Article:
David Poile deserves credit for a strong offseason


As the Nashville Predators waned from Stanley Cup Finals glory, we’ve seen general manager David Poile make plenty of jaw-dropping moves and backlash from the fans. It’s been tough – from accusatory questions at press conferences to numerous #FirePoile tweets for the 72-year-old executive, there’s plenty of criticism aimed at the chief executive.

In sports, coaches and executives “get hired to get fired”. It is very rare that teams reach the promised land without having a stir in their staff. The Predators fired the head coach who took them to the Cup final. But after not making it past the second lap outside of the one miracle race, there was no change in the GM position. And the majority of people aren’t happy with that – and for good reason.

It is very rare for team managers to hold the same position for 24 years. For those who are, one look at their trophy case is all there is to say. But as much good as Poile has done for the Predators franchise — lifting them out of the dirt and building a franchise that erases the stigma that hockey can’t survive in the south — the sands of his career as general manager are almost over. exhausted. However, while he’s still sitting in the seat, every fan should be cheering him on to make the best moves possible for the franchise, as it doesn’t look like his managerial career will end with a Donald Trump-esque, “you you’re fired.”

The good news is that in the 2022 offseason, he did. Although the team was swept for the first time in franchise history, thanks to the Colorado Avalanche, Poile actively improved the roster and continued to draft well.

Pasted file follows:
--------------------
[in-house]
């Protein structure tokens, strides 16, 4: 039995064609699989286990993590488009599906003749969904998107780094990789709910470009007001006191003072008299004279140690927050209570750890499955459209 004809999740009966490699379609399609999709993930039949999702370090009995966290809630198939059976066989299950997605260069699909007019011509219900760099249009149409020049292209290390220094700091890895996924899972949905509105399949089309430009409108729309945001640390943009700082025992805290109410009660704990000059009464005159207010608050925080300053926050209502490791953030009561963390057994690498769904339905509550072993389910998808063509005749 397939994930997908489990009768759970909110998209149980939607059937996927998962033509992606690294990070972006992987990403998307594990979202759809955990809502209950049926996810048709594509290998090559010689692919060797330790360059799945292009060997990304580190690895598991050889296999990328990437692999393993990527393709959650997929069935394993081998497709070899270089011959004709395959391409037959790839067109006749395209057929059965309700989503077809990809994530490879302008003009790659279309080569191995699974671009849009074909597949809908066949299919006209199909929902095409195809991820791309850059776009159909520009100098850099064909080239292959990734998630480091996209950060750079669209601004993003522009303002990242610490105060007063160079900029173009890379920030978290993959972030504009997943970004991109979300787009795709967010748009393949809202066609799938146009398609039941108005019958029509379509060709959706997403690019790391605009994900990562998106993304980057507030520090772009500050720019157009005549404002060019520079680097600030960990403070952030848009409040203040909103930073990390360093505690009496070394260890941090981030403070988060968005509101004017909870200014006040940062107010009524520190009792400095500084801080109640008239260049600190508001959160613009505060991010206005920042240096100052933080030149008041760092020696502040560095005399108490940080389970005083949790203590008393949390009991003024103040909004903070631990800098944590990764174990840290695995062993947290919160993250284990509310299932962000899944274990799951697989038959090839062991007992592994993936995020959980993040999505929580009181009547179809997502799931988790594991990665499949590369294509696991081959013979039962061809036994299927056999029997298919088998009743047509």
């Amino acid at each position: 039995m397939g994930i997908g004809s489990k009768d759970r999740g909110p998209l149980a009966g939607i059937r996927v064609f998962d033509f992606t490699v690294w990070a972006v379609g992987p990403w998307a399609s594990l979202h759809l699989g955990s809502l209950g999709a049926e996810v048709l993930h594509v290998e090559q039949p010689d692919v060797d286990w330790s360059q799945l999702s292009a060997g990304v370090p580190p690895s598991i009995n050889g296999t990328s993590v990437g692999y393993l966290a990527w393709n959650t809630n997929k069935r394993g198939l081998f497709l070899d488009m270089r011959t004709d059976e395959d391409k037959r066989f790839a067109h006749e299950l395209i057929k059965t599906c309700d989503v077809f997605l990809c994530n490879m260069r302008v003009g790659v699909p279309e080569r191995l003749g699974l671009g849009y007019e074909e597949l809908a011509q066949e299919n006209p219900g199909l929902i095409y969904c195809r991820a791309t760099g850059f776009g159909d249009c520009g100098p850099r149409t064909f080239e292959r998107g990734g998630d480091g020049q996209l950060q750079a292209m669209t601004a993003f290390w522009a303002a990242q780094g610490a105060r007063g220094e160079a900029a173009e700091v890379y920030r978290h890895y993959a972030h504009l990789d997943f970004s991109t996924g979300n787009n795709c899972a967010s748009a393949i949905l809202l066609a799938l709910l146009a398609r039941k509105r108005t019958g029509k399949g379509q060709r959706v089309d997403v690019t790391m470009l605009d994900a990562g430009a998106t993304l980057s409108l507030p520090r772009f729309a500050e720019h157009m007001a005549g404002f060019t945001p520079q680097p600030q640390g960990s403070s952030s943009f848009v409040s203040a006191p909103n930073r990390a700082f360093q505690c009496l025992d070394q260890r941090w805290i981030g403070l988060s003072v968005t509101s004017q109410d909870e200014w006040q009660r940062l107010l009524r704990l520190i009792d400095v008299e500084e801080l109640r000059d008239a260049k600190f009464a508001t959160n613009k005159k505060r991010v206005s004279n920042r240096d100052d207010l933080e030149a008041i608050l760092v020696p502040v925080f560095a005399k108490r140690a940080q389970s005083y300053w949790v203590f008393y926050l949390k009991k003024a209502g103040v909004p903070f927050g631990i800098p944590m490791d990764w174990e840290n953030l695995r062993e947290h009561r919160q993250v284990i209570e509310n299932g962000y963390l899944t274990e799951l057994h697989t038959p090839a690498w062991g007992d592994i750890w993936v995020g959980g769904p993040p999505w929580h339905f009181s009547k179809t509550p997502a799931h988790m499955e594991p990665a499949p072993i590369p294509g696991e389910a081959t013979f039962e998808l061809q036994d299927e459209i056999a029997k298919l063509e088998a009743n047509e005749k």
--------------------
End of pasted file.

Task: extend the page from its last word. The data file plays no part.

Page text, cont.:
Trading Mathieu Olivier to the Columbus Blue Jackets for a 4th round pick they received from the Toronto Maple Leafs was the first domino to fall for the Predators. Not bad for a player who couldn’t find a consistent spot after Tanner Jeannot won his position on the Herd Line. Then, a few days later, Poile made the blockbuster trade for Ryan McDonagh from the Tampa Bay Lightning. Not only did he bring in a defenseman with Stanley Cup experience, but he did so for the meager price of Philippe Myers and Grant Mismash. Of course, this trade required accepting the 33-year-old’s nearly $7 million contract, which could end up biting them. However, given the stance management has taken on the competitiveness of the roster, it looks like that bridge will be crossed when we get there.

After that, Poile moved Luke Kunin west to the San Jose Sharks in exchange for John Leonard. From the first to the fourth line, the winger hasn’t had a good season, and considering the amount of money owed to him, the only right decision was to let him go. If the Predators re-signed him, I don’t think I would consider the offseason a failure, but there would definitely be a stain.

As for what he’s done outside of the commercial market, his signings have been good for the most part. Excluding the odd 4-year extension given to Jeremy Lauzon, I was, like many others, happy with the contracts awarded to Filip Forsberg, Nino Niederreiter and Yakov Trenin, among other players.

Finally, there is the draft. Poile is involved in this part, but he is not the one providing the vital information on who to choose and what options might be available. Nonetheless, the Predators had another great draft under his watch, with arguably the first-round steal of Finnish sniper Joakim Kemell, who I’ve written about here.

The 2022 offseason was something to be proud of if you were currently in the GM seat. Needs were met, players were re-signed to fair contracts, and the draft went well on most, if not all, accounts. And while an offseason may not be able to overturn the majority opinion, fans should give him props to set roster goals, accomplish them, and not stray too far from the bottom. Well done, Mr Poile.


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